After touring, Tonight at 8.30 was produced at the Phoenix Theatre in London in 1936.
Pierre Marivaux's play The Game of Love and Chance (Le Jeu de l'amour et du hasard) is an 18th-century French comedy of manners in the Commedia dell'arte tradition, based on the simplest of plot devices, the exchanging places of master and valet, mistress and maidservant. It was first performed on 23 January 1730 by the Comédie Italienne.
This translation by Stephen Mulrine was published by Nick Hern Books in its Drama Classics series in 2007.
In the play, a young woman, Silvia, is visited by her betrothed, Dorante, whom she does not know. To get a better idea of the type of person he is, she trades places with her servant, Lisette, and disguises herself. However, unbeknownst to her, her fiancé has the same idea and trades places with his valet, Arlequin. The 'game' pits the two false servants against the two false masters, and in the end, the couples fall in love with their appropriate counterpart.
A comedy of manners is a form of sophisticated comedy, usually set among the fashionable upper classes, in which the characters’ machinations are veiled by their elegant manners and elaborate repartee. The genre can be traced back to the Greek New Comedy but in its modern form was essentially created by Molière in such plays as Les Précieuses ridicules (1658) and Le Médecin malgré lui (1666). In England the genre flowered after the Restoration, following the success of George Etherege’s The Comical Revenge; or, Love in a Tub (1664). English-language examples include Wycherley’s The Gentleman Dancingmaster (1671), Vanbrugh’s The Provok’d Wife (1697), Congreve’s The Way of the World (1700), Farquhar’s The Beaux’ Stratagem (1707), Goldsmith’s She Stoops to Conquer (1773), and Sheridan’s The School for Scandal (1777). The elegant wit of the comedy of manners was revived in the late 19th century by Oscar Wilde in such plays as Lady Windermere’s Fan (1892) and The Importance of Being Earnest (1895). In the 20th century some of the plays of Noël Coward, such as Private Lives (1930), belong to this genre.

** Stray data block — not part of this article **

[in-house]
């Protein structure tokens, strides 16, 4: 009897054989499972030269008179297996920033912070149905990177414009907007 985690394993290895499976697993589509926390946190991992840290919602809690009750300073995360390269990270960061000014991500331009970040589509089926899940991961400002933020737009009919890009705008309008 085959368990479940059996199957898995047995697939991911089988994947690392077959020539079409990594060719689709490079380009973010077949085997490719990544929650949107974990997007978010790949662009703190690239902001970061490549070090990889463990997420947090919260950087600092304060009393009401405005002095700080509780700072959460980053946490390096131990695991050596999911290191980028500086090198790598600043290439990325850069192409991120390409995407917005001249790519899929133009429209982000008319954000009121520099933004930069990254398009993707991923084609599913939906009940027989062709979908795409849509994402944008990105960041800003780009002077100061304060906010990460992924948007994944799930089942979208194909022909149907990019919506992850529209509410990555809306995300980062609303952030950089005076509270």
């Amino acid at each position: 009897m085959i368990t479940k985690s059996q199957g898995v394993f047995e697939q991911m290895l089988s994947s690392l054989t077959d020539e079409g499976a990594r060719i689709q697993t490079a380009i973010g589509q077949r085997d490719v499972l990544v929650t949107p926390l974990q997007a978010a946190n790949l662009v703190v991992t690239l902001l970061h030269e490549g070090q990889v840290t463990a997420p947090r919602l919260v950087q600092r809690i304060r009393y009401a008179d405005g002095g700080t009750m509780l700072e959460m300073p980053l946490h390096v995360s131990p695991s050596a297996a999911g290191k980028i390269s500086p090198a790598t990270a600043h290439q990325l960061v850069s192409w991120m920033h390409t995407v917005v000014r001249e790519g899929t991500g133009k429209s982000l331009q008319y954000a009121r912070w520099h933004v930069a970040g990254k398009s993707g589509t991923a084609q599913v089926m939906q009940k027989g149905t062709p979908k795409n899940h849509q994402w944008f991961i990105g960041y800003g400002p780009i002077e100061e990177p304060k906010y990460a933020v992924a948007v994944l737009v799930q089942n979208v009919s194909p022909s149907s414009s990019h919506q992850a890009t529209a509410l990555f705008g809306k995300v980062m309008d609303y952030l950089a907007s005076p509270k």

from Jonathan Law ed., The Methuen Drama Dictionary of the Theatre (London, 2011)